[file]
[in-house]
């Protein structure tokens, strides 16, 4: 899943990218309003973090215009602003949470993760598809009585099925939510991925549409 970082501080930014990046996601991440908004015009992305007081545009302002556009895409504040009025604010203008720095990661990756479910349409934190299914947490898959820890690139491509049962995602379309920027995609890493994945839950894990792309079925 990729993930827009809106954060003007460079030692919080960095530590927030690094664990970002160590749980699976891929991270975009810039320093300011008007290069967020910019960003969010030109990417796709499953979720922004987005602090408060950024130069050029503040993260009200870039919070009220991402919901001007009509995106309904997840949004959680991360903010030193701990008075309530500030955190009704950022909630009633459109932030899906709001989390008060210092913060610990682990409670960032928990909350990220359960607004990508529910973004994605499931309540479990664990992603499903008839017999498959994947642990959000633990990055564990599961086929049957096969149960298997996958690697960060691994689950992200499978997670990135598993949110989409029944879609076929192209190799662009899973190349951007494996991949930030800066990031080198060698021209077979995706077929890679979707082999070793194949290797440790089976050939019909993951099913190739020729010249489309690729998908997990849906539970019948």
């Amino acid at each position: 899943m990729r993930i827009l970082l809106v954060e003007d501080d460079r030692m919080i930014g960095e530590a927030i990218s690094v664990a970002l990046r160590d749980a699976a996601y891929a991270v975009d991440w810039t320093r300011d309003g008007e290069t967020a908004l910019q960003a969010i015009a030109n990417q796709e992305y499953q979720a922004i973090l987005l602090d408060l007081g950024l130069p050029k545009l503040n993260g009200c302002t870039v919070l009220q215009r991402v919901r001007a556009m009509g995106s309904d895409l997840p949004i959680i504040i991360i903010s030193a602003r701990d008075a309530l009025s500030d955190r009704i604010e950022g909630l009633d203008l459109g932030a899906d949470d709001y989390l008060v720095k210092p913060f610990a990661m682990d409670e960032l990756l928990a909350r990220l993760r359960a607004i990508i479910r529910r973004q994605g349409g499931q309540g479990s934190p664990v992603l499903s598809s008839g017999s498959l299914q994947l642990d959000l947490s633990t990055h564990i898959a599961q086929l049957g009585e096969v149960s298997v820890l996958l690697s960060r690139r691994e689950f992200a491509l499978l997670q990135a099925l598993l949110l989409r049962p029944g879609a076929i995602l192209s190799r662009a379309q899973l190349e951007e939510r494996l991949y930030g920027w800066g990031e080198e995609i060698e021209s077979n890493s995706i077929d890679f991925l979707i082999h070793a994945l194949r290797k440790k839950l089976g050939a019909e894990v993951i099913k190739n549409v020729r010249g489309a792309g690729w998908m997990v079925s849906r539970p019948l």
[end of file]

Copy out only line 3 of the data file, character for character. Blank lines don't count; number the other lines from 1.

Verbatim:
């Amino acid at each position: 899943m990729r993930i827009l970082l809106v954060e003007d501080d460079r030692m919080i930014g960095e530590a927030i990218s690094v664990a970002l990046r160590d749980a699976a996601y891929a991270v975009d991440w810039t320093r300011d309003g008007e290069t967020a908004l910019q960003a969010i015009a030109n990417q796709e992305y499953q979720a922004i973090l987005l602090d408060l007081g950024l130069p050029k545009l503040n993260g009200c302002t870039v919070l009220q215009r991402v919901r001007a556009m009509g995106s309904d895409l997840p949004i959680i504040i991360i903010s030193a602003r701990d008075a309530l009025s500030d955190r009704i604010e950022g909630l009633d203008l459109g932030a899906d949470d709001y989390l008060v720095k210092p913060f610990a990661m682990d409670e960032l990756l928990a909350r990220l993760r359960a607004i990508i479910r529910r973004q994605g349409g499931q309540g479990s934190p664990v992603l499903s598809s008839g017999s498959l299914q994947l642990d959000l947490s633990t990055h564990i898959a599961q086929l049957g009585e096969v149960s298997v820890l996958l690697s960060r690139r691994e689950f992200a491509l499978l997670q990135a099925l598993l949110l989409r049962p029944g879609a076929i995602l192209s190799r662009a379309q899973l190349e951007e939510r494996l991949y930030g920027w800066g990031e080198e995609i060698e021209s077979n890493s995706i077929d890679f991925l979707i082999h070793a994945l194949r290797k440790k839950l089976g050939a019909e894990v993951i099913k190739n549409v020729r010249g489309a792309g690729w998908m997990v079925s849906r539970p019948l």